Better understanding of performance and costs of planning system needed
Posted: 15 September 2011
An Audit Scotland report published today, Modernising the planning system, assesses whether recent reform of the planning system is making it more economic, efficient and effective.
The report finds that, while public bodies involved in planning are now working better together, the time councils take to decide planning applications has not reduced and there is a widening gap between the costs of processing applications and the income councils receive from fees. The report says that more detailed information on performance and costs is needed to identify efficiencies.
The number of planning applications has fallen by 29 per cent over the past six years, with income from planning application fees also dropping. However, expenditure on processing planning applications has risen by 17 per cent in real terms between 2004/05 and 2009/10. Over this period, the gap between income and expenditure on processing planning applications increased in real terms from £6.7 million to £20.8 million. This gap has to be met from councils’ central budgets, which are already under pressure.
John Baillie, Chair of the Accounts Commission, said:
“Our planning system plays a key role in sustaining and growing our economy and shaping our communities. The time taken to decide planning applications is not reducing and the gap between income and expenditure is widening and becoming increasingly unsustainable. Councils lack detailed information on the costs of handling planning applications. Understanding these costs and why they have increased is a necessary first step in identifying where efficiencies can be made. Councils need to make progress on this as a matter of urgency.”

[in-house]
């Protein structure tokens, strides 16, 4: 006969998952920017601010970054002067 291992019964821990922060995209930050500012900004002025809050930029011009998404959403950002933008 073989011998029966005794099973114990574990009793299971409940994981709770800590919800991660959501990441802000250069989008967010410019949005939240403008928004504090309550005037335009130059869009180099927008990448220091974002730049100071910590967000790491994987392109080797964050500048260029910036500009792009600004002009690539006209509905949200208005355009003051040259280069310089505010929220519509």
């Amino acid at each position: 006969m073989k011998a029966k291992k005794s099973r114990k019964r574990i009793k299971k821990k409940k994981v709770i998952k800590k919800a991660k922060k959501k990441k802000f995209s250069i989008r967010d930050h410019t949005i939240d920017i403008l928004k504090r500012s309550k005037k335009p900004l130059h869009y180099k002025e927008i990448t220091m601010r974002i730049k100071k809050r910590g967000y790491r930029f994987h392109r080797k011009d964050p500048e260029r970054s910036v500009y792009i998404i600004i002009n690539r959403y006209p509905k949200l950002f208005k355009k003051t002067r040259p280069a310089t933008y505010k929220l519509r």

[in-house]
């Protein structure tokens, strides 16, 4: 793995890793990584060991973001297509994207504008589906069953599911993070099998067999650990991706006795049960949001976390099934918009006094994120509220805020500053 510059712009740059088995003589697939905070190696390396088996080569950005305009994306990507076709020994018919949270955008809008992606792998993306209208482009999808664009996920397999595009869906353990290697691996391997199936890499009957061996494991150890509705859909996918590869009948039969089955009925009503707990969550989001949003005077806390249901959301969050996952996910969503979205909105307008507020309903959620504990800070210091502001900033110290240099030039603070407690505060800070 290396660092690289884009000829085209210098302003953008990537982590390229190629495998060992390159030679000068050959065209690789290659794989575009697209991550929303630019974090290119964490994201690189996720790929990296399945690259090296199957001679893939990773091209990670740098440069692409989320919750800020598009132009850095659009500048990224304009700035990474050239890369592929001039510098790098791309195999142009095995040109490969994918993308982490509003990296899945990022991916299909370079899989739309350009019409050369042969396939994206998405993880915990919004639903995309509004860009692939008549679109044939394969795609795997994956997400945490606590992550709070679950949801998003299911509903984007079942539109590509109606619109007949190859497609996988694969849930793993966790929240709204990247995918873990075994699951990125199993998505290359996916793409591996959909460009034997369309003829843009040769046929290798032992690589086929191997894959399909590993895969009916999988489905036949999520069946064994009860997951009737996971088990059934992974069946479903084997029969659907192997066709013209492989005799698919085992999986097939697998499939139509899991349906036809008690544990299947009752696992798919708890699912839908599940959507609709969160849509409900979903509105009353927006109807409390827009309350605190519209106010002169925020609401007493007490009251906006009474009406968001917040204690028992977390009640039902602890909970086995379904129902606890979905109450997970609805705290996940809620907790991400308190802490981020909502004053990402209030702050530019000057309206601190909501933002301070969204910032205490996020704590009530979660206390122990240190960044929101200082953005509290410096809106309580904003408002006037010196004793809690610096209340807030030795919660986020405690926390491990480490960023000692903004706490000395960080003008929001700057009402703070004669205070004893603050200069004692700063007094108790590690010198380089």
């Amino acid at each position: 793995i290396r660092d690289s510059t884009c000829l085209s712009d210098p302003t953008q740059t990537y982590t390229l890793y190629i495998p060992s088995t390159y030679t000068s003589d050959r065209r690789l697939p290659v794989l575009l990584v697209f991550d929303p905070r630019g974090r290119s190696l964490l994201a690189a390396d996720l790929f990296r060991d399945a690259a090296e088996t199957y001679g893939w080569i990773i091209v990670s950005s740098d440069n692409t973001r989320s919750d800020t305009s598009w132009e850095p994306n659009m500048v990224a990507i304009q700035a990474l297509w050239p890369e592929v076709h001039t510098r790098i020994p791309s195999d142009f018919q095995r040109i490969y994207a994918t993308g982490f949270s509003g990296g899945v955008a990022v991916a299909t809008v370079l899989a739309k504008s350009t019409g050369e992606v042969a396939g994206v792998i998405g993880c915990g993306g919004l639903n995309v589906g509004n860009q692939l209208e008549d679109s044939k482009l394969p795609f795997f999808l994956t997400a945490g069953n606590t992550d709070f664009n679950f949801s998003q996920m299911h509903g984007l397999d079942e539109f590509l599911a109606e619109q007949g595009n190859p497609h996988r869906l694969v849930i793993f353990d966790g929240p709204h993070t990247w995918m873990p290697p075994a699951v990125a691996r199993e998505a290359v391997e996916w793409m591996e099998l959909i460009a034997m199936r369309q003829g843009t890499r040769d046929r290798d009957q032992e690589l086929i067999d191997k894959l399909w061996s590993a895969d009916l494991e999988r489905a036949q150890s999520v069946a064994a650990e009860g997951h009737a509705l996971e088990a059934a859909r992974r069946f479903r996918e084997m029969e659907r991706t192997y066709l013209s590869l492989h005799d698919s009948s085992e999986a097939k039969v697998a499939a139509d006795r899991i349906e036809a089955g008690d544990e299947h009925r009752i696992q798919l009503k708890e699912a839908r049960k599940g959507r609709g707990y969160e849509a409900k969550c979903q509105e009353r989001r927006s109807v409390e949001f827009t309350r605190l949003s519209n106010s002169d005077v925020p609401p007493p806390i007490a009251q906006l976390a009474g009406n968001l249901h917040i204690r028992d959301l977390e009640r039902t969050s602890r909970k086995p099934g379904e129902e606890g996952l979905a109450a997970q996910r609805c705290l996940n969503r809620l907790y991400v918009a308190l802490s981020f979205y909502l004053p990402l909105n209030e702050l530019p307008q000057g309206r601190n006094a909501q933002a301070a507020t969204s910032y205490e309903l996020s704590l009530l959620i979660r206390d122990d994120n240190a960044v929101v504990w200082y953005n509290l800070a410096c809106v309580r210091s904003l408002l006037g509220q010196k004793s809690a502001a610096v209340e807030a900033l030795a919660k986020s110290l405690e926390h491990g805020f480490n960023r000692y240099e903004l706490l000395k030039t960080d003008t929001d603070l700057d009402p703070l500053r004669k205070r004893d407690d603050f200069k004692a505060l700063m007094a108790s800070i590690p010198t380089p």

The report says that there have been significant changes at national, regional and local levels and a survey shows that users are generally satisfied with the planning application process. Progress has been slower than expected in developing some strategic and local development plans and in introducing householder permitted development rights, which will set out when planning permission for small developments is no longer needed.
Robert Black, Auditor General for Scotland, said:
”The Scottish Government has led other public bodies in making major changes and there is now better working between the public bodies involved. The Scottish Government should ensure its reform programme is completed and that a new framework is put in place for measuring performance and linking planning activities with outcomes.”